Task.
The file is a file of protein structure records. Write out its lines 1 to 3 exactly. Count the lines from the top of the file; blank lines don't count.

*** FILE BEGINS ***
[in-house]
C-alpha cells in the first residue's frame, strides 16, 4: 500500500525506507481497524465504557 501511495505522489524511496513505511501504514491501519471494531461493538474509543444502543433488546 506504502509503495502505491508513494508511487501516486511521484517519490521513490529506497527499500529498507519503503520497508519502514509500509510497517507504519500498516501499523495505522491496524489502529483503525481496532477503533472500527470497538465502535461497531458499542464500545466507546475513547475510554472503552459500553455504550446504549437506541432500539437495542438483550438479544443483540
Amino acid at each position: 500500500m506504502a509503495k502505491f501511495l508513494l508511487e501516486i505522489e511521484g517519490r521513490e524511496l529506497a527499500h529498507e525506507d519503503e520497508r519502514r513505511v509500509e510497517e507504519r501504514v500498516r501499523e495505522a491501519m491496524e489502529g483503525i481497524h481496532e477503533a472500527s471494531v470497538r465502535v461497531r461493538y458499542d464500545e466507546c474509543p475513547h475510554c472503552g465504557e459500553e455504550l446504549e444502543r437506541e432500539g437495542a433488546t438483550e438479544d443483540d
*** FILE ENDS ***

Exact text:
[in-house]
C-alpha cells in the first residue's frame, strides 16, 4: 500500500525506507481497524465504557 501511495505522489524511496513505511501504514491501519471494531461493538474509543444502543433488546 506504502509503495502505491508513494508511487501516486511521484517519490521513490529506497527499500529498507519503503520497508519502514509500509510497517507504519500498516501499523495505522491496524489502529483503525481496532477503533472500527470497538465502535461497531458499542464500545466507546475513547475510554472503552459500553455504550446504549437506541432500539437495542438483550438479544443483540
Amino acid at each position: 500500500m506504502a509503495k502505491f501511495l508513494l508511487e501516486i505522489e511521484g517519490r521513490e524511496l529506497a527499500h529498507e525506507d519503503e520497508r519502514r513505511v509500509e510497517e507504519r501504514v500498516r501499523e495505522a491501519m491496524e489502529g483503525i481497524h481496532e477503533a472500527s471494531v470497538r465502535v461497531r461493538y458499542d464500545e466507546c474509543p475513547h475510554c472503552g465504557e459500553e455504550l446504549e444502543r437506541e432500539g437495542a433488546t438483550e438479544d443483540d